Deployment Update: 94th AES

Sixteen men and women from the 94th Aeromedical Evacuation Squadron were recently welcomed home after their 120-day deployments in support of Operation Enduring Freedom.

by Senior Airman Elizabeth Van Patten, 94th Airlift Wing Public Affairs, Dobbins Air Reserve Base

Aeromedical evacuation crews bridge the gap between care in the field and care provided once a patient arrives at a hospital. These "Flying Samaritans" make flights from forward bases in Southwest Asia to the larger bases in Europe or stateside to transport wounded warriors from the battlefield and return those who have received care back to their duty locations.

Although an aeromedical evacuation team usually flies with a C-130 aircrew, they can also fly on C-17 Globemaster IIIs, KC-135 Stratotankers or other aircraft, if there is a need. The aircraft are reconfigured into flying hospitals with cardiac monitors, defibrillators, intubation devices, litters and various supplies to sustain many types of patients.

The Air Force Reserve and Air National Guard provide 85 percent of the total Air Force aeromedical evacuation capability. Sixteen men and women from the 94th Aeromedical Evacuation Squadron were recently welcomed home after their 120-day deployments in support of Operation Enduring Freedom.

Officer flight nurses and enlisted medical technicians deploy and fly together. To the casual observer, the crews work seamlessly as a team.

"The medical crew on an aircraft is made up of five people: two nurses and three aeromedical evacuation technicians," said Maj. Bryan Hutcheson, 94th AES flight nurse instructor. "A lot of the roles and responsibilities are rank-neutral, in terms of need to be accomplished by the first person available. There is a certain sense of teamwork, and we all see similar training."

In addition to the flying teams deployed, there were non-flying members of the squadron who act as go-to people when crews want to fly, such as Senior Airman Stephanie Lee, 94th AES squadron aviation resource technician.
For Lee, this was her first deployment. She worked closely with members of the 700th AS.

"When the flyers want to fly, they come to me, and I make sure they are flight qualified," said Lee. "They have to be up to date on their training to fly."

Lee also operates as a scheduler, where she verifies that the right people are doing the right job on each crew and gives each individual the go or no-go for flight.

Also deployed for the first time was Capt. Brittany Hemmer, 94th AES flight nurse.

"We all train constantly, but until you go and do the real thing, you just don't grasp all of it," said Hemmer. "It reinvigorated me and helped me understand why I came into the Air Force. It makes me respect the people who have gone over on multiple deployments before me. At the end of the day, when you fly the wounded, you forget all the little problems you might be having because you look at the guy in the stretcher. That is the mission."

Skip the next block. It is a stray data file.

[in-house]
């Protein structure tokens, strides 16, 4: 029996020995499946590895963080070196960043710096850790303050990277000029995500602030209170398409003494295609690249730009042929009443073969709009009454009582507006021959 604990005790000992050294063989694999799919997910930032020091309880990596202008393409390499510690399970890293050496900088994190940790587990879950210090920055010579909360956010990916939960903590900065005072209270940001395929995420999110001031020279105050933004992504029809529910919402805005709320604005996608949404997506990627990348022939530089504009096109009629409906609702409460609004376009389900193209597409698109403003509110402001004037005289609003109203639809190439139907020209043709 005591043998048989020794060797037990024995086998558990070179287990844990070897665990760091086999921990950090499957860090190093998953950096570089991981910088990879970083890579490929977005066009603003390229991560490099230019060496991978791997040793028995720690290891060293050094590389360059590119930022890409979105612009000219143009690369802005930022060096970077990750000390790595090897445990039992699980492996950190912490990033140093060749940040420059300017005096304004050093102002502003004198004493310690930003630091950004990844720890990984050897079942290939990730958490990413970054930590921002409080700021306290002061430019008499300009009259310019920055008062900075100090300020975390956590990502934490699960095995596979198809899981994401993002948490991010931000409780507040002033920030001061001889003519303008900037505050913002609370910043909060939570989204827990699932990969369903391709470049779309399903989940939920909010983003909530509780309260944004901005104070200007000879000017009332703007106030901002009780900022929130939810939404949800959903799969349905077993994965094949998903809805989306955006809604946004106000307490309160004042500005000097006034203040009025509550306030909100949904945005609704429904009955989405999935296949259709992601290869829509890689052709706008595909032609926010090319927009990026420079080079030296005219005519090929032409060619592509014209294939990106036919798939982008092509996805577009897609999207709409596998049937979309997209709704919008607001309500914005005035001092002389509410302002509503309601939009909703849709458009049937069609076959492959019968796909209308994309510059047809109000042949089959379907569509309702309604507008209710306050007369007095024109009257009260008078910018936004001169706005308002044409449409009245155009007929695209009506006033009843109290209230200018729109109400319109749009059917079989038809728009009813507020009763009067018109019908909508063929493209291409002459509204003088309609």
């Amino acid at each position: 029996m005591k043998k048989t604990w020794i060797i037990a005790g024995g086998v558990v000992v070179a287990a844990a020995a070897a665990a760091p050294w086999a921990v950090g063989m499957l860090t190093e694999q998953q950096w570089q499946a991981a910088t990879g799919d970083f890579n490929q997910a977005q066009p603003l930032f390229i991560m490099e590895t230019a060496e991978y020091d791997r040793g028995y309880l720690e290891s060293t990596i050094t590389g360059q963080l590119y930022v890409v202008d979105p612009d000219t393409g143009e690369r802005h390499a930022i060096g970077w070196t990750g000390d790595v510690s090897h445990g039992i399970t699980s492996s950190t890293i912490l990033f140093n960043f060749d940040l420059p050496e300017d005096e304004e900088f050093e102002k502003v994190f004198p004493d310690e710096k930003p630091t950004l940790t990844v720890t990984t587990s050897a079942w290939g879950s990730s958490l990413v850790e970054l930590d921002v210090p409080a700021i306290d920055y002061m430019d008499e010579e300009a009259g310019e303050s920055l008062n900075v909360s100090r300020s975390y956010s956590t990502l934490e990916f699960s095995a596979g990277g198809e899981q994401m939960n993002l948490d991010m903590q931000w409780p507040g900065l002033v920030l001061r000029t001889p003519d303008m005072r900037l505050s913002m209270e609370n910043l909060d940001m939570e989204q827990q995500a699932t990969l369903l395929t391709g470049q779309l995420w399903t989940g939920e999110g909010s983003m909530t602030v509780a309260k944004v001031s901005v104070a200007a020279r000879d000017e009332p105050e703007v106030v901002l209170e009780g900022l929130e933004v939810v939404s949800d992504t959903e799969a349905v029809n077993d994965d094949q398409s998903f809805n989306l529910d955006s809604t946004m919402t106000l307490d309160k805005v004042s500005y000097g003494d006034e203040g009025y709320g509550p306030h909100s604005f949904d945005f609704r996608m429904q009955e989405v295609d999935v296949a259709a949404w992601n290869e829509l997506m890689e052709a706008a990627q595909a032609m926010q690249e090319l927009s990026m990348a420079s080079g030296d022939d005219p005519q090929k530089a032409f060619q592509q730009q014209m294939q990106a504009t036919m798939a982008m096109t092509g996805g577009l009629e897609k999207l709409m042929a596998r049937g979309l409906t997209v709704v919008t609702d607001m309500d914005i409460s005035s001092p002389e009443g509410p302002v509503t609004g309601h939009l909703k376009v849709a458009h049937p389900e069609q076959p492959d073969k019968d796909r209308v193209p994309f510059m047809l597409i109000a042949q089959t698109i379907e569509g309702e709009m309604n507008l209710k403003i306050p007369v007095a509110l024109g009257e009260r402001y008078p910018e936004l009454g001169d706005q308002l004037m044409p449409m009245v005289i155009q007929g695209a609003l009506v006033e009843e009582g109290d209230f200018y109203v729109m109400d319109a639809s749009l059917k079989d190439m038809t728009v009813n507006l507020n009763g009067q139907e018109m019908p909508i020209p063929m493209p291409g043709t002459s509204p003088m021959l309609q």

Lee and Hemmer were deployed to Qatar and Afghanistan, respectively.

The 94th AES had crews deployed along the multiple stages that need to covered when bring wounded warriors out of combat, back to hospitals where sometimes severe injuries must be treated for extensive amounts of time. These legs include contingency locations within the Middle East, larger bases in Germany, and state-side bases such as Andrews Air Force Base. From Andrews patients are flown to specialty hospitals.

"Patients with burns will be flown to burn centers," said Maj. Sherry Sexton, 94th AES clinical flight commander. "We disperse them to the specialty center that will most likely be able to deal with their injury. We have the best job in the military -- we take the patients home."

This was Sexton's first deployment. In addition to the adjustment to deployment and her intense flying schedule, she was also given great responsibly as a chief nurse.
The mission wouldn't be possible without the various airframes and Airmen within the AES. Additionally, there is still a constant need for Airmen to man the necessary career fields, as they are currently stretched thin.

"Many times crews could arrive in Germany after a several hour mission and have to turn around and fly right back down range," said Master Sgt. Jonnell Wallace, flight medical technician. "They fly back down and come back again."

Members of the 94th AES typically work from a C-130, which is known for flying into austere, hostile locations. Aircrews are expected to operate with the same amount professionalism and poise under fire -not only preserving their own lives, but the lives of those they pick up and bring home.

It is estimated that members of the 94th AES helped save over 440 lives during the four months they were deployed.

"We don't really like to focus on the numbers because it's a reminder," said Hutcheson. "It says that everyday someone is trying to kill you, and they are successful every day. The numbers are still high enough that you don't get an opportunity to forget."


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